Celebration of the keyboard

Inon Barnatan, Anne-Marie McDermott
Ann Arbor News

There are reasons that the literature for four-hand piano - duets at one instrument and works for two pianos - is rarely heard in the concert hall. But they all seemed irrelevant Saturday evening as the Chamber Music Society of Lincoln Center delivered a perfect passel of pianists - six, to be exact: Wu Han, Inon Barnatan, Gilbert Kalish, Anne-Marie McDermott, Andre-Michel Schub and Gilles Vonsattel -- to the stage of Hill Auditorium for "A Celebration of the Keyboard: Music for Piano, Four Hands," under University Musical Society auspices.

It was a celebration that was a little like Michigan weather, only better: changeable every 5 minutes or so - until we came to Stravinsky's massive "Rite of Spring" in the second half, that is - but with no down-turns, only shifting moods and personnel and alternations between one- and two-piano works.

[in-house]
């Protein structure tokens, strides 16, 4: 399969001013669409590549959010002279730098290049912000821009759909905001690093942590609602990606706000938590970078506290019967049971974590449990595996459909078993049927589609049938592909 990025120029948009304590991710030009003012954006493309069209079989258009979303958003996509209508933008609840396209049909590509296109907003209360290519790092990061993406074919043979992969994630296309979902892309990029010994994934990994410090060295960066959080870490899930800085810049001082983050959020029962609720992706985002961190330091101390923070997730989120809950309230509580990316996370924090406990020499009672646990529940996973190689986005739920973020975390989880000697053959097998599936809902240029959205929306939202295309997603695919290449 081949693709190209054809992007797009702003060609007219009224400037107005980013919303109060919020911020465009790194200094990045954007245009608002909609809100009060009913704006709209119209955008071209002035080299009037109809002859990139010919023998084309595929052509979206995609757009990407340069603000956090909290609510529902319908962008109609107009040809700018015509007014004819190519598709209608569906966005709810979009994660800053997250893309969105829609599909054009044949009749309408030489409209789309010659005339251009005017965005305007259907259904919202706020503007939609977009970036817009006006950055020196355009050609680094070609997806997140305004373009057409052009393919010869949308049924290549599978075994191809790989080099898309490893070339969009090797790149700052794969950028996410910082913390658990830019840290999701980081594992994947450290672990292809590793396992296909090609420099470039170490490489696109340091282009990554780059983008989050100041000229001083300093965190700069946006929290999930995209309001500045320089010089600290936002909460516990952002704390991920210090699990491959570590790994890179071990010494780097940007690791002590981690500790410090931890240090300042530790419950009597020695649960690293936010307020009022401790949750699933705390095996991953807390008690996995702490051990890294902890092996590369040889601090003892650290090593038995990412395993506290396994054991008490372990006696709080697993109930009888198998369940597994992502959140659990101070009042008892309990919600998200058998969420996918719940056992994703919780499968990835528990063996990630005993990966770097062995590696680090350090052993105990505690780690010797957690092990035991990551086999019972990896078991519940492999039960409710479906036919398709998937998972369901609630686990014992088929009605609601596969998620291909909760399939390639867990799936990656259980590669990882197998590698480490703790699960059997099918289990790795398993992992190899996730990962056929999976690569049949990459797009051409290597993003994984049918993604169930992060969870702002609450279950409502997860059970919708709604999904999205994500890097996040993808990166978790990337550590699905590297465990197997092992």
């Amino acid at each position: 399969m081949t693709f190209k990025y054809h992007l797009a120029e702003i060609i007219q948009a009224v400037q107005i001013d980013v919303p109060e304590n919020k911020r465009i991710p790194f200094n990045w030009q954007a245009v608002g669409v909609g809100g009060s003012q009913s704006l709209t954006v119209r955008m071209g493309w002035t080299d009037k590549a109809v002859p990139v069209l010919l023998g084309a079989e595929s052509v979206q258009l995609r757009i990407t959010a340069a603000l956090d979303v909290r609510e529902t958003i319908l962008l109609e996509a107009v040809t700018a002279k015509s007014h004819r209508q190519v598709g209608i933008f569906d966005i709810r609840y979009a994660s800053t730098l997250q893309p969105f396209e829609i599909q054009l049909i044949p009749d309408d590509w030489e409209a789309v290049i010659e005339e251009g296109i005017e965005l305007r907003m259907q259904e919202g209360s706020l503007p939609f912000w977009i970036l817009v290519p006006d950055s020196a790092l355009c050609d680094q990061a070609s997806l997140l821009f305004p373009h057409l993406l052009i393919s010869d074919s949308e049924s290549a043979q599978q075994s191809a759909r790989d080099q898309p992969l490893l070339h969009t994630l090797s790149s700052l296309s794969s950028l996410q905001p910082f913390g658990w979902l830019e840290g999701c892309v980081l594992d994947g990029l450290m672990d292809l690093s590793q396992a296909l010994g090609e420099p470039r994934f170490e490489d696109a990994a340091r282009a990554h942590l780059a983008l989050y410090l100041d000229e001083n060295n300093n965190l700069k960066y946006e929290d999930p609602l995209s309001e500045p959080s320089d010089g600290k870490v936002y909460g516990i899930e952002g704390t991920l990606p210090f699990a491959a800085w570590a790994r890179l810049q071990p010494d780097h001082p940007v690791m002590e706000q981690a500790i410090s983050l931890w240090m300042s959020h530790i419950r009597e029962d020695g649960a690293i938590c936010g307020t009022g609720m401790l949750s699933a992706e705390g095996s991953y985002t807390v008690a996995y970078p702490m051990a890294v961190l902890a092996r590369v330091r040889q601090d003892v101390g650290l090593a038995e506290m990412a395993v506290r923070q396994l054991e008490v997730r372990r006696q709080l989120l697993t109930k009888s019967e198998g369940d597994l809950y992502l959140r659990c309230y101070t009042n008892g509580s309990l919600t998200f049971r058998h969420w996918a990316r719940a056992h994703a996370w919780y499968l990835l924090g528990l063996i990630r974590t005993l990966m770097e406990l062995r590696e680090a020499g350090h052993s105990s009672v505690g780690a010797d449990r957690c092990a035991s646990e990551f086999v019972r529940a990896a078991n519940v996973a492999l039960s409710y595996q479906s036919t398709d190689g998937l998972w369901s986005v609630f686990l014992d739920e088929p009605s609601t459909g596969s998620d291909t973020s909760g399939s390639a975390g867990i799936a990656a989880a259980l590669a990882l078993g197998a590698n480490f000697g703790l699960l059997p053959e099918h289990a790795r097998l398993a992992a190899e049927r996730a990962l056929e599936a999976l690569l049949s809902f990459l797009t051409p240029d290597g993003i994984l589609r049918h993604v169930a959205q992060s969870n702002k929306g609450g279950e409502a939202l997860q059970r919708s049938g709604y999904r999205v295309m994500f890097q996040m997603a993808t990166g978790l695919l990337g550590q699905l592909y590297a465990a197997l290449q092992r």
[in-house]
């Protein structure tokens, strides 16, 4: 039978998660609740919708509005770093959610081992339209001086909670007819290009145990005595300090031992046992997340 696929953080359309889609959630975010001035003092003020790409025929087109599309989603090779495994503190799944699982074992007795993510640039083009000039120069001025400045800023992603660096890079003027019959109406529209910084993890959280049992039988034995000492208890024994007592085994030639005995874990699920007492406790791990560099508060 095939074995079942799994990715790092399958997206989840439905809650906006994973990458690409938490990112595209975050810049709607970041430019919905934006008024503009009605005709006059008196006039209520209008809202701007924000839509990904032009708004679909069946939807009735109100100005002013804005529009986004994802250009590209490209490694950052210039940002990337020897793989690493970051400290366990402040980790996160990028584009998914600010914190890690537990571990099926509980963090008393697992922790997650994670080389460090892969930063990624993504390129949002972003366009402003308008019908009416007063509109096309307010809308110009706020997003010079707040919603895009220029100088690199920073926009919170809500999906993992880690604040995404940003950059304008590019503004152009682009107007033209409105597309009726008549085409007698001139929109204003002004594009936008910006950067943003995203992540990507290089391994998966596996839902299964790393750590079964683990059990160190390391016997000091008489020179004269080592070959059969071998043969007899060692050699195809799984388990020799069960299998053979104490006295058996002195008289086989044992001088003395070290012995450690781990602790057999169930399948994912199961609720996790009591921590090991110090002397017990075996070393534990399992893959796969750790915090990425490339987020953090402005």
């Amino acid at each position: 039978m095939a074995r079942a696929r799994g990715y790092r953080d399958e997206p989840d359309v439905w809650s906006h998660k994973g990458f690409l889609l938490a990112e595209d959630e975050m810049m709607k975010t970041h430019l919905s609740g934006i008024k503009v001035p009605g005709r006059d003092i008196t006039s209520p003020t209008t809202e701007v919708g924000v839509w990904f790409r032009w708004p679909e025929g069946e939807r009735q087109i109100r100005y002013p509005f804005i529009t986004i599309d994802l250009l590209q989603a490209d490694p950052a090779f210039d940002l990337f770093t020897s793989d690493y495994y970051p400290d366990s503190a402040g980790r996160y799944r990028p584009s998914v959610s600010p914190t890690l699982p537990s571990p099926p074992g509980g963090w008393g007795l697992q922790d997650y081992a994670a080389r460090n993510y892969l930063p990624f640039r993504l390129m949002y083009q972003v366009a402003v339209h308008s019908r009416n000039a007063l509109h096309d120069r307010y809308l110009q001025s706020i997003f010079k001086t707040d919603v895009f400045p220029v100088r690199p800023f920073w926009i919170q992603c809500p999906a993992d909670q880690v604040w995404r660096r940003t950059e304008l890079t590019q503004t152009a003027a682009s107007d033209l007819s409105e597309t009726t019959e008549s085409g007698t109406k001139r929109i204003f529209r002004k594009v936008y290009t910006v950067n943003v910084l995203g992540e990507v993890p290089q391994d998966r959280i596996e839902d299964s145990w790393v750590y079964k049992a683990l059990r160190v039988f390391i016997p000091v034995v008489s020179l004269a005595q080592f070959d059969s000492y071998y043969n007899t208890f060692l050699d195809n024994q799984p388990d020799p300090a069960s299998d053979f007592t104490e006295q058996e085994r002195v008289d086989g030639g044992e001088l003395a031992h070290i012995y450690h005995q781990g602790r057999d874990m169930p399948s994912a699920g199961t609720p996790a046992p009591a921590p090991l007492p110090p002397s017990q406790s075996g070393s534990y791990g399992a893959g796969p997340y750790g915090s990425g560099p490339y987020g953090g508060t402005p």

Wu Han, who is also co-artistic director of the Chamber Music Society with her cellist husband David Finckel of the Emerson String Quartet, built the program on a timeline from Mozart to Lutoslawski, and on repertoire that, as it eschewed four-hand piano's greatest hits like the Schubert F Minor Fantasy, demonstrated the breadth and strength of what is out there.

For familiarity, there was Faure's charming French treasure, the "Dolly Suite," played with ineffable charm and suavity by Barnatan and Vonsattel. Equally elegant, and very decorous, was the Mozart Andante and Five Variations in G Major for Piano, Four Hands, K. 501, with which Vonsattel and Schub opened the program.

Between these works came pieces for two pianos, offering the visual pleasures of a different sort of choreography between players and the possibilities of even fuller sonorities. Pianists Barnatan and McDermott were magnificent in the ravishingly beautiful Andante and Variations that followed Mozart's, the set by Mendelssohn's in B-flat Major for Two Pianos, Op. 83a, by turns dark and luscious, heavenly and fleet. And Schub and McDermott were wicked in Lutoslawski's "Variations on a Theme by Paganini."

Even more so were Kalish and Wu Han in "Rite of Spring." In its incredibly difficult one-piano, four-hands version, "Rite" only gains in impact as the pianists, like dancers at the keyboard, exert visible effort to create its percussive barbarity.